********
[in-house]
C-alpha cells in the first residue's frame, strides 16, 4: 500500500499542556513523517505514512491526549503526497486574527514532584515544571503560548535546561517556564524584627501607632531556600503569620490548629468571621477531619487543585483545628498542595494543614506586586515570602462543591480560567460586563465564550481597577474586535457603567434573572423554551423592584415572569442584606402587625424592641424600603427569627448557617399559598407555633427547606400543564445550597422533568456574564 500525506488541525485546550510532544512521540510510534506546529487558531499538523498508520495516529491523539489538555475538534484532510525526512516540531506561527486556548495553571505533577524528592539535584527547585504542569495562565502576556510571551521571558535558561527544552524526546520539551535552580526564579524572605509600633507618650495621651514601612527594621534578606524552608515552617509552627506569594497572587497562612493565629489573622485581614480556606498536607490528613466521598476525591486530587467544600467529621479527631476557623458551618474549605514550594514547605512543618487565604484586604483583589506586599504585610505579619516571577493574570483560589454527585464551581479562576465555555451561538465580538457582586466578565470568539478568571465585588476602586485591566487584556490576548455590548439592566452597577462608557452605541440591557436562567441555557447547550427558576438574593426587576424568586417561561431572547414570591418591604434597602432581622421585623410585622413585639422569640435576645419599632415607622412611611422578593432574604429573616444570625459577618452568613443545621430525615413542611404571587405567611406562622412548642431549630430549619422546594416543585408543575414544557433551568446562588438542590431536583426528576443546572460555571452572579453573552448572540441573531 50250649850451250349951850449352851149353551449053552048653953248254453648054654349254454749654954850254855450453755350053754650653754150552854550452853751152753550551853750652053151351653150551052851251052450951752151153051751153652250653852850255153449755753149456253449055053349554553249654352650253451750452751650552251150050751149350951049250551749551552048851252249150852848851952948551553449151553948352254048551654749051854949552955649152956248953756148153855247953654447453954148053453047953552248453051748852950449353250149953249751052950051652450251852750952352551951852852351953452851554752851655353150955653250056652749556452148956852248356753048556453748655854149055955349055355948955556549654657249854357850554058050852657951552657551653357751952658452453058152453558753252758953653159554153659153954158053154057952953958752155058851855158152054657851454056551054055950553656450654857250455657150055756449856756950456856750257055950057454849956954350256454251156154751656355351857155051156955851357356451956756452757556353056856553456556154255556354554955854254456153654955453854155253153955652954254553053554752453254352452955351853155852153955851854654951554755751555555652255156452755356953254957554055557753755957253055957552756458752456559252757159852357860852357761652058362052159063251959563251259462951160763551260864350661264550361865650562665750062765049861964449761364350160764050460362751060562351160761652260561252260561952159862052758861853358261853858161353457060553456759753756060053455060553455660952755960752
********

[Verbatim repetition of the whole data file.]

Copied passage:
[in-house]
C-alpha cells in the first residue's frame, strides 16, 4: 500500500499542556513523517505514512491526549503526497486574527514532584515544571503560548535546561517556564524584627501607632531556600503569620490548629468571621477531619487543585483545628498542595494543614506586586515570602462543591480560567460586563465564550481597577474586535457603567434573572423554551423592584415572569442584606402587625424592641424600603427569627448557617399559598407555633427547606400543564445550597422533568456574564 500525506488541525485546550510532544512521540510510534506546529487558531499538523498508520495516529491523539489538555475538534484532510525526512516540531506561527486556548495553571505533577524528592539535584527547585504542569495562565502576556510571551521571558535558561527544552524526546520539551535552580526564579524572605509600633507618650495621651514601612527594621534578606524552608515552617509552627506569594497572587497562612493565629489573622485581614480556606498536607490528613466521598476525591486530587467544600467529621479527631476557623458551618474549605514550594514547605512543618487565604484586604483583589506586599504585610505579619516571577493574570483560589454527585464551581479562576465555555451561538465580538457582586466578565470568539478568571465585588476602586485591566487584556490576548455590548439592566452597577462608557452605541440591557436562567441555557447547550427558576438574593426587576424568586417561561431572547414570591418591604434597602432581622421585623410585622413585639422569640435576645419599632415607622412611611422578593432574604429573616444570625459577618452568613443545621430525615413542611404571587405567611406562622412548642431549630430549619422546594416543585408543575414544557433551568446562588438542590431536583426528576443546572460555571452572579453573552448572540441573531 50250649850451250349951850449352851149353551449053552048653953248254453648054654349254454749654954850254855450453755350053754650653754150552854550452853751152753550551853750652053151351653150551052851251052450951752151153051751153652250653852850255153449755753149456253449055053349554553249654352650253451750452751650552251150050751149350951049250551749551552048851252249150852848851952948551553449151553948352254048551654749051854949552955649152956248953756148153855247953654447453954148053453047953552248453051748852950449353250149953249751052950051652450251852750952352551951852852351953452851554752851655353150955653250056652749556452148956852248356753048556453748655854149055955349055355948955556549654657249854357850554058050852657951552657551653357751952658452453058152453558753252758953653159554153659153954158053154057952953958752155058851855158152054657851454056551054055950553656450654857250455657150055756449856756950456856750257055950057454849956954350256454251156154751656355351857155051156955851357356451956756452757556353056856553456556154255556354554955854254456153654955453854155253153955652954254553053554752453254352452955351853155852153955851854654951554755751555555652255156452755356953254957554055557753755957253055957552756458752456559252757159852357860852357761652058362052159063251959563251259462951160763551260864350661264550361865650562665750062765049861964449761364350160764050460362751060562351160761652260561252260561952159862052758861853358261853858161353457060553456759753756060053455060553455660952755960752